The fires in the Amazon have been spreading throughout many regions in South America, including other parts of Brazil and Bolivia. Millions of people around the world have gone to social media to bring attention to these dangerous fires and urge others to take action.
In 2019, the Amazon and Cerrado region of Brazil had the highest area burned from January to July. The greatest area burned this year was in Cerrado in the month of July at 12,500 km² (4979.9456 mi2). In total, 57,827 km2 (22327.13 mi2) of Brazil’s forests have been burned in 2019 alone.
Interestingly enough, more attention has been received through social media outlets than mainstream news outlets. Some internet activists are advocating for anti-meat movements, eco-friendly daily living, and reduction of fossil fuel usage; all of those who want to stop the fires in Brazil from spreading.
In researching the Amazon fires, I saw loads of information from independent social media pages and minimal from some well-known news streams. Now, there’s no telling why that is exactly, but I will delve more into social media's impact just a bit later.
The important thing to know is that thousands of kilometers of forested areas have been burned in a series of uncontrolled fires despite local and national efforts to stop the fires from spreading into other, larger forested areas.
The Amazon Basin’s microclimate is so sensitive that any change in its nature will greatly affect how life continues. Its current condition is where we see and begin to understand the impact that these fires can have on an entire forested region.
Due to the low humidity in the dry seasons, rainfall is limited and vegetation is dry. So with no rain and endless fuel, the fires threaten the balance of life in the Amazon.
According to Euronews, burning techniques are used as a normal part of agricultural control and “cleaning.” Another important factor in this discussion is illegal deforestation which has increasingly become an issue regardless of policies and enforcements against it. Although there is no confirmation from where the fires begin, any type of fire or burning is illegal, especially in this time of year (June-August) due to the increased chance of fire spreading.
In the PBS series, “Earth’s Natural Wonders” (streaming on Netflix) the fires of the Amazon are featured in the first episode titled, “Surviving The Extreme.” In this episode, the focus is on humans living in ever-changing environments and their ability to eat, grow and carry on daily living.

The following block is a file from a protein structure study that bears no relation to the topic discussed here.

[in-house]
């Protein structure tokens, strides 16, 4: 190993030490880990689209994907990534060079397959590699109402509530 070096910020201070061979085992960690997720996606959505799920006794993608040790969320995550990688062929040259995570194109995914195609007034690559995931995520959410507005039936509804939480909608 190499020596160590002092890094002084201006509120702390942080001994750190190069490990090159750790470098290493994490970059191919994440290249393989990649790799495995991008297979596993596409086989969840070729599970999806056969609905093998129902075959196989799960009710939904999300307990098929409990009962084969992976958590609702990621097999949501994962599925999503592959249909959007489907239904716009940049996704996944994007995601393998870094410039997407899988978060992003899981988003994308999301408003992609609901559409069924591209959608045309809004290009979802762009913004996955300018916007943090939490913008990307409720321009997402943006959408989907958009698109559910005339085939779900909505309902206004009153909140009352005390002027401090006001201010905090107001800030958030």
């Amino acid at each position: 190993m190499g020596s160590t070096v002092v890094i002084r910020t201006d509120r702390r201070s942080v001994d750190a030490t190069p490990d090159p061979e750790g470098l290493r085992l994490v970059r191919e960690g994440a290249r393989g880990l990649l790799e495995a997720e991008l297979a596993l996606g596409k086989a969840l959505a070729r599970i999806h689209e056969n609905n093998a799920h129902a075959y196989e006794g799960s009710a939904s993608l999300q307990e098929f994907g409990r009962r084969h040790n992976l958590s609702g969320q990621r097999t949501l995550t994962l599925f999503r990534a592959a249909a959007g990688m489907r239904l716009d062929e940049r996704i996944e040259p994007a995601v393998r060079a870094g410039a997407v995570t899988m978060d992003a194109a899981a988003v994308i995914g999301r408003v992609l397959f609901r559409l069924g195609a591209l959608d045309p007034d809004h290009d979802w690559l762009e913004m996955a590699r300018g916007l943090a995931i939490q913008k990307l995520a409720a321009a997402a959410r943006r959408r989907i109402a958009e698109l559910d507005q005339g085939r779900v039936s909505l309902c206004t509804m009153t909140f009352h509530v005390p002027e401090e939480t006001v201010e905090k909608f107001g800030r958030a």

Edimar Dos Santos Abreu, chief of the Alianca fire brigade, and his eight firefighters are in charge of managing the fires in the Moto Grosso region of west Brazil.
According to the docuseries, most of the fires in this region are “caused by farmers clearing land” and because of changing climate conditions, these fires can rage out of control.
One of the biggest concerns of the Alianca fire brigade is the potential spread of fire into the Xingu National Forest, wherein lie thousands of miles of virgin rainforest.
Dos Santos Abreu works closely with one of the 14 indigenous groups that live in the forest known as the Kamaiura, whose entire existence is threatened by the fires.
The Kamaiura depend on the forest to provide materials for housing, food and protection. The fires threaten to take all that away from them. With the help of the fire brigade, the Kamaiura people are learning how to fight against the fires (with the proper tools) alongside Dos Santos Abreu and his team.
This is such an important example as to why change is imperative for any human at any stage in life.
Whether it comes from stopping illegal deforestation, implementing harsher agricultural restrictions, or changing cultural traditions, the change will set forth a chance for survival and prosperity.
Another very interesting thing I found in researching the fires was the records of previous fire seasons in Brazil from 2002-2019. The chart is divided up into regions and gives informative data on burned areas per biome (region) per year. What really blows me away is that 2019 is not a record-breaking year for the fires in Brazil. So why is there such a large push for awareness on social media now?
Part of the mass attention on social media comes from the fact that we live in an age where vast amounts of information are available at our fingertips. Once word spread about the fires, people from all over wanted to find out why this was happening. (This is great for awareness).
With personal platforms like Instagram, Facebook, Twitter, personal blogs, etc., activists of all kinds can voice their concerns about the fires in the Amazon. Plus, it is a great way to bring attention to whatever cause they believe is right and set forth that necessary change.
In whatever case, the mass attention received by the Internet is a push in the right direction for assistance and change in the Amazon.
If anyone is to make a difference, the problem has to be addressed directly. When advocating for help in the Amazon, the concern for this region, the people and animals living within and nearby should be the focal point for all the current mass attention.
Rather than using self-motivated reasoning for change, the desire for change should be for the greater good, and in this case, change and justice for the life in the Amazon Region.
Whether the fires come from the effects of careless deforestation, agriculture purposes, regional weather, climate change, or any other potential cause, the main take-away from this is to understand that in order to continue living and prospering together, humans must always be willing to adapt, change and evolve to their surroundings.